the girl next door had what looked like a net curtain rod across her front
bedroom window that she used to hang clothes on. One evening we heard
frantic hacksawing, later in the pub I asked her boyfriend what he'd been
doing, and it turns out he'd cut this bar with a junior hacksaw...... he
said it went 'twang' and seperated about an inch on the first cut, but he'd
got rid of it.
I later found the 2 foot metal 'S' buried in the plaster on my side of the
party wall .

Regards Jeff


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brugnospamsia
 
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"Keith" wrote in message
...
Continuing the theme of DIY Disasters...

My home, like hundreds of identical legoland boxes in the 1970's new-town
estate, is built around a central stair well. The first six steps lead to
a
half landing, turn 180 degrees right and take another six steps to the
first
floor. I had quite envied the way the next door neighbour had built out
over
the bottom steps, and put cupboards into the reclaimed space. After
estimating the size of timbers required to span the space, and the best
way
to fix them to the party wall, I filed the project on the "maybe-one-day"
list.
The cupboards were apparently a selling feature when the house changed
hands
recently, until, that is, the new owner found two lengths of rope knotted
through holes in the roof trusses and disappearing through the loft floor.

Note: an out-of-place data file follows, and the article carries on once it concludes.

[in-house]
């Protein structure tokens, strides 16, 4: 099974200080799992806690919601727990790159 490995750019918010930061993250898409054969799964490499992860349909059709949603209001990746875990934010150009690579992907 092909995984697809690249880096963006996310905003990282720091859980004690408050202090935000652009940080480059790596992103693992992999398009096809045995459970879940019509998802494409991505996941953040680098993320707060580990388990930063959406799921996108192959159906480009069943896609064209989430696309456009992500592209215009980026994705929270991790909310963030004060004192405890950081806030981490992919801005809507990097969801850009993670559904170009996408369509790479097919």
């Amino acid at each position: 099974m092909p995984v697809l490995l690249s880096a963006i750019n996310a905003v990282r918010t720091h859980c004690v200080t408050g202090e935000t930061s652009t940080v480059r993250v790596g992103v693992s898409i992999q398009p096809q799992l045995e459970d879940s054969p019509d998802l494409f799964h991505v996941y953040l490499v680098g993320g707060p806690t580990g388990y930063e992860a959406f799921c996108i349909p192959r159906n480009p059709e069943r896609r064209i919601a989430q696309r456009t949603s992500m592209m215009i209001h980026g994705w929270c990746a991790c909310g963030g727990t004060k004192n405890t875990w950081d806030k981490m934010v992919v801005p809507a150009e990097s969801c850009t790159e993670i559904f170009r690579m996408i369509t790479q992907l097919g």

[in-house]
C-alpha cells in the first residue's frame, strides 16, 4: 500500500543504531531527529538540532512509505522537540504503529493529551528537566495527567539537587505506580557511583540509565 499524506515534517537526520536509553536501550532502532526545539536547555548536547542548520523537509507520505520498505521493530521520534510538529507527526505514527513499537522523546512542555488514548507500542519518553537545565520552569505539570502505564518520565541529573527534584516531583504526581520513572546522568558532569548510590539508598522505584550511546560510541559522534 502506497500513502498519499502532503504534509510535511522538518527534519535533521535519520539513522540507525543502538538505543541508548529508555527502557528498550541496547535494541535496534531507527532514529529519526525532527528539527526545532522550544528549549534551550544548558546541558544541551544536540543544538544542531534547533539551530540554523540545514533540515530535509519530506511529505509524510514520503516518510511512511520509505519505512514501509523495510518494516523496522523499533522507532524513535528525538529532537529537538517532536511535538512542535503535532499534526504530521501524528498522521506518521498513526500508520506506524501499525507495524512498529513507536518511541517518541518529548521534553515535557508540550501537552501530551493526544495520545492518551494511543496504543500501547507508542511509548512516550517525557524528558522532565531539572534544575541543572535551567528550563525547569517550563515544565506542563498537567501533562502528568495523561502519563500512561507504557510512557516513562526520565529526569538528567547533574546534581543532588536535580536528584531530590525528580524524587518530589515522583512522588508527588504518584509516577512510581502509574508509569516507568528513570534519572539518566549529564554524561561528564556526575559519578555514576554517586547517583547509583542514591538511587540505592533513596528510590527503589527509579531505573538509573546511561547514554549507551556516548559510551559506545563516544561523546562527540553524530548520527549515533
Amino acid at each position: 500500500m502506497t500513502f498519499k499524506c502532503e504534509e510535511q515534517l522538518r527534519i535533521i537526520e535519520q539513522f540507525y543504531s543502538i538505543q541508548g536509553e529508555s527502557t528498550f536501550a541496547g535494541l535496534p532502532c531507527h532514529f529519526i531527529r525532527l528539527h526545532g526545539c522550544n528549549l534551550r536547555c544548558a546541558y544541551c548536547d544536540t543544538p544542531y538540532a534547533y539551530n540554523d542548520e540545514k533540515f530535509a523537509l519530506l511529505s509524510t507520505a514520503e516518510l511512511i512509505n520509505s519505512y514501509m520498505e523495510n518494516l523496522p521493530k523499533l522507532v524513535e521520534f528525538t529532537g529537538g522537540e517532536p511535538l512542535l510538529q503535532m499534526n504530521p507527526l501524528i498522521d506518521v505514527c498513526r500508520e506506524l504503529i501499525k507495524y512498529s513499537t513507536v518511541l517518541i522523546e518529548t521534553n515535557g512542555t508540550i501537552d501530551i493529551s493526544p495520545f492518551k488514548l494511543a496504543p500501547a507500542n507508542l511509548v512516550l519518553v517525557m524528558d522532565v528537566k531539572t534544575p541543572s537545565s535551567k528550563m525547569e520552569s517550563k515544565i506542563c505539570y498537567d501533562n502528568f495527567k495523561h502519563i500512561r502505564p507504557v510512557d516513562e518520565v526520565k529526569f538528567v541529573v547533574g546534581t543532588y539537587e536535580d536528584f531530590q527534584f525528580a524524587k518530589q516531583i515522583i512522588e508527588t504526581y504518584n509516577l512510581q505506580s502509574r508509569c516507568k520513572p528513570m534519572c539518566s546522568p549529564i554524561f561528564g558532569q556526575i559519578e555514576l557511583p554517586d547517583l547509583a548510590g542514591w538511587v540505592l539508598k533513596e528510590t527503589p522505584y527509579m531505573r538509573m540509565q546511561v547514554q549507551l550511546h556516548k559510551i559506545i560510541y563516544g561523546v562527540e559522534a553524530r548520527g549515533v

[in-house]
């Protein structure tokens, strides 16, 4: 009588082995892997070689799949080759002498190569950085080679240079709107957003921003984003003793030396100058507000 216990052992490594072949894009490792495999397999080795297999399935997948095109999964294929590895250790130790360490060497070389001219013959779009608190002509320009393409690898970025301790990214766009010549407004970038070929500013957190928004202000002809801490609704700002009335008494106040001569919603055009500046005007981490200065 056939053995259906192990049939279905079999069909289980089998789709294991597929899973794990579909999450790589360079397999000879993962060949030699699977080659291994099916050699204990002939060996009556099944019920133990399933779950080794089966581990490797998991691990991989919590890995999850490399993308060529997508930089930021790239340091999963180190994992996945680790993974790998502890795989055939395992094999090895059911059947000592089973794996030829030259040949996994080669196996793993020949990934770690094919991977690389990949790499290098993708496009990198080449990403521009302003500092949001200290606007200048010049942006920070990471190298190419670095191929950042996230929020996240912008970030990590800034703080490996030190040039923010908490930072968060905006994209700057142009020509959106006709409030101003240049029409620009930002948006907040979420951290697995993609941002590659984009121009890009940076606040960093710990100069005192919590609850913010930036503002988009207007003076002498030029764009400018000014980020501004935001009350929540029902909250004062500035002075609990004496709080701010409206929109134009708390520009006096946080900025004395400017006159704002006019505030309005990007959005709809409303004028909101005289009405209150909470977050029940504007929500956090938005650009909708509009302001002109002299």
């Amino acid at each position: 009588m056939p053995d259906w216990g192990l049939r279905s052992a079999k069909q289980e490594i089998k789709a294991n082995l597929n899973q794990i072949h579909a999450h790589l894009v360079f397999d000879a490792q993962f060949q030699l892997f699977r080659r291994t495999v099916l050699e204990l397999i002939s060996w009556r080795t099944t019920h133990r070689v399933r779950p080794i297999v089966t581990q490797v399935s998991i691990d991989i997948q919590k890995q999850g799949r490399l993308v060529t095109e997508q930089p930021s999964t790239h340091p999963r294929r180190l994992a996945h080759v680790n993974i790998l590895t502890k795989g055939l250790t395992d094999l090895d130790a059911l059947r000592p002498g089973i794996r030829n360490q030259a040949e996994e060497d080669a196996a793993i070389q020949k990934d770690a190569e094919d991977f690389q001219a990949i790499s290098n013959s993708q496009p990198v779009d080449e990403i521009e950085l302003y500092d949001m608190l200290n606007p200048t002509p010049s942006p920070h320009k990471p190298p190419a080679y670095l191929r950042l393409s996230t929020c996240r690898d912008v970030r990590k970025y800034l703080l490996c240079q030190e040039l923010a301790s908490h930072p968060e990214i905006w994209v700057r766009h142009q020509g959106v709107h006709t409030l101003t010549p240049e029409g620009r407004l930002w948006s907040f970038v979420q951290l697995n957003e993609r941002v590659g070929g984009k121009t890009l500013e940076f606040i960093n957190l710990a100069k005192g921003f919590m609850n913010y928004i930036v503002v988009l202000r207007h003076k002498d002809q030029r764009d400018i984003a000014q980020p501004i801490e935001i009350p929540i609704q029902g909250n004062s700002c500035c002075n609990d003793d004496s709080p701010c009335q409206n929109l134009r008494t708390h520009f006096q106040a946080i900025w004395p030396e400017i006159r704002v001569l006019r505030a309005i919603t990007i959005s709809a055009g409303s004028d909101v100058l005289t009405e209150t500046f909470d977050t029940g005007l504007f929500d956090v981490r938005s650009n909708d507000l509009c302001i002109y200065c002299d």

(Yes, by rope I mean half-inch three strand S-laid twisted hemp ideal for
towing cars etc.)
The new owner, after staring at the rope for a while, decided the best way
to find out _why_ they were there was to cut through them and see what
happened. (He said afterwards that the hacksaw made them "hum like a
guitar")
I heard the "what happened" through the party wall: an almighty crash and
loud shouts and screams. Resisting the urge to dial 999 straight away I
cautiously opened their front door to find the mistress of the house in
hysterical tears at the bottom of the stairs, and the DIY 'master' leaning
out of the loft hatch in hysterical 'laughter', the two of them separated
by
the remains of the cupboards.
I gave them a hand to clear up the wreckage, but I'm still looking for the
courage to tell them that the installer of the "rope lintel" also rewired
the whole house ...............



I imagine he must have had to take up the slack over time - perhaps he could
have used sash cord - and I wonder if it shifted according to atmospheric
conditions .... (creaking ship's timbers come to mind)

Am I the only one here who has suspended their kitchen wall units and the
microwave on 10mm threaded rod fixed to noggins screwed between the joists ?

(drylined walls)

Been up over 5 years and I do believe it's staying in the forthcoming
overhaul ....

Jeremy


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Tony Bryer
 
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In article ,
Brugnospamsia wrote:
Am I the only one here who has suspended their kitchen wall units
and the microwave on 10mm threaded rod fixed to noggins screwed
between the joists ?


Not for long - doing something similar is on my list.

My memory on the details is a bit hazy but there was a loss-of-life
disaster at a disco/club in the USA (Kansas?) where the designer had
supported walkways at different levels on threaded rods from the
ceiling. The design was fine, but to make erection easier the
contractor changed the one rod with nuts at each level to a series
of shorter rods offset at each level, failing to appreciate that
this left the topmost nut carrying all the loads from below, not
just the one level.

| | | |
======== ==========
| | | |